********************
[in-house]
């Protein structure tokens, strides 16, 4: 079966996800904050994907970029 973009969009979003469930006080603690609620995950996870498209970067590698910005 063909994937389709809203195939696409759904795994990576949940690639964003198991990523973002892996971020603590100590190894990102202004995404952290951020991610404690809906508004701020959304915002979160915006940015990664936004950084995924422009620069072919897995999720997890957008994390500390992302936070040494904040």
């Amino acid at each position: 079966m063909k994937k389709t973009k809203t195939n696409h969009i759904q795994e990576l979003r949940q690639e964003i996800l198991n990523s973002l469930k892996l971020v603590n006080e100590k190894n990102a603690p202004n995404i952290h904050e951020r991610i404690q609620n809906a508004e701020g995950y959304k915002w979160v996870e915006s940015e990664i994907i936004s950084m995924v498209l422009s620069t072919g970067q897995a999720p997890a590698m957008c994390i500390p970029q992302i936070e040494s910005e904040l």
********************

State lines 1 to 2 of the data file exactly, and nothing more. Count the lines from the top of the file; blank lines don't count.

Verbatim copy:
[in-house]
């Protein structure tokens, strides 16, 4: 079966996800904050994907970029 973009969009979003469930006080603690609620995950996870498209970067590698910005 063909994937389709809203195939696409759904795994990576949940690639964003198991990523973002892996971020603590100590190894990102202004995404952290951020991610404690809906508004701020959304915002979160915006940015990664936004950084995924422009620069072919897995999720997890957008994390500390992302936070040494904040």